For a young fighter pilot, Europe in the 1950s was an exciting place to be. The Canadian NATO air contingent in Europe was located at two bases in France, Marville and Grostenquin, and two in Germany, Zweibrücken and Baden Sölingen. At each was a fighter wing of three F-86 Sabre squadrons.
Not only was the exposure to different cultures fascinating, but the flying was the best to be had anywhere. The rules of engagement were practically nonexistent. We attacked, in mock combat, Royal Air Force and Belgian Hawker Hunters, French Mystères and Vautours, Dutch Vampires, German Thunderstreaks and Sabres, U.S. F-86Hs, RB-66s, F-86Ds, and each other. Anything was fair game.
It was good fun and at the same time honed our skills for a confrontation with Ivan, should he and his minions ever come west. The tactic, unchanged since World War I, was to get as high as we could, with the sun at our back, then swoop down on some hapless target before he knew we were there. As it was generally considered in poor taste to actually shoot down an ally, we had to content ourselves with recording the “kill” on gun camera film. This footage was later screened in debriefings, accompanied by considerable ribald commentary.
These encounters were often hairy and sometimes fatal. If the target was alert to the attack, he would often break in either direction, climb, or both. Then began the “high scissors,” with each aircraft turning into the other and reversing the turn as they passed dangerously close, the object being to get on the other’s tail for the shootdown. As energy was lost during the high-G turns, the airspeeds got lower and lower. To stall the aircraft was to invite disaster. The only way to regain energy necessary for the turns was to descend, eventually ending up in a “low scissors,” sometimes right at the treetops. It was a game of aerial chicken that on occasion resulted in collision. Eventually the procedures were drastically modified—perhaps to the possible eventual benefit of the MiG pilots whose contrails we saw practically every day, to the east. But we were young, relatively well paid, flying the hottest fighter in Europe, and, in our minds, invincible.
The Brits were coming out with what would be called the English Electric Lightning, the French with the Super Mystère. And the Mirage was already in experimental flight test. What did the Americans have up their sleeves to replace their F-86s in Europe?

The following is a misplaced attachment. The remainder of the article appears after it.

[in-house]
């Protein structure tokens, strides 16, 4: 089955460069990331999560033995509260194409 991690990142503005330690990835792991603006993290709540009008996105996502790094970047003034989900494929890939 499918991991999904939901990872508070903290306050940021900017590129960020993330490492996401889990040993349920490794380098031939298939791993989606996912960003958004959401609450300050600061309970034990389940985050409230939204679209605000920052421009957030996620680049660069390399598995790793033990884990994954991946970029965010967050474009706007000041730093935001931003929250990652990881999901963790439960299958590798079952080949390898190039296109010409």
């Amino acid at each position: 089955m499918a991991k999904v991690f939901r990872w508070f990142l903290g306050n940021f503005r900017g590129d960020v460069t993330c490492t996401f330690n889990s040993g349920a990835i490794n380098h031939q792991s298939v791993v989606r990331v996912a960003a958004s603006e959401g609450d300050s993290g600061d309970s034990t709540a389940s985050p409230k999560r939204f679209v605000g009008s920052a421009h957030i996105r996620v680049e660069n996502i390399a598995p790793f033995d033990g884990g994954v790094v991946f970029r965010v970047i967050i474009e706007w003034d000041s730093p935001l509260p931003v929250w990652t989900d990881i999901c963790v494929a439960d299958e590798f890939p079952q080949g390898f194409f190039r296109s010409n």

That was the scenario as late one sunny morning, Flying Officer Dave “Crocodile” Alexander of the Royal Canadian Air Force’s 413th Fighter Squadron ambled across the ramp toward a Canadair F-86 Mk.VI Sabre, signed out for a test flight following some maintenance work. (His reptilian sobriquet had come from an incident in which he had allegedly bitten the commanding officer’s wife on the ankle during a mess party.)
Alexander began his preflight inspection, being particularly attentive to the job at hand. One didn’t take anything for granted with an aircraft that had just come out of major maintenance. Who knows what mechanic had had an overdose of suds at the local Gasthaus the night before and left a wrench in the landing gear retract mechanism, or what crew chief had had a fight with his wife and, distracted, signed off on all items without personally checking? A Martin Baker ejection seat notwithstanding, it was Alexander’s life at risk.
Satisfied that everything checked out, he strapped himself into the cockpit, then twirled his finger at the ground crewman to indicate engine start. Five minutes later he was airborne.
All Canadian aircraft in the late 1950s were camouflaged in dark brown and green, so they were difficult to see from above against the European countryside. We never understood whether it was arrogance or just stupidity that dictated all U.S. Air Force aircraft be as silver as the day they were born. A flash of sunlight off aluminum made them easy to spot long before the actual aircraft could be seen.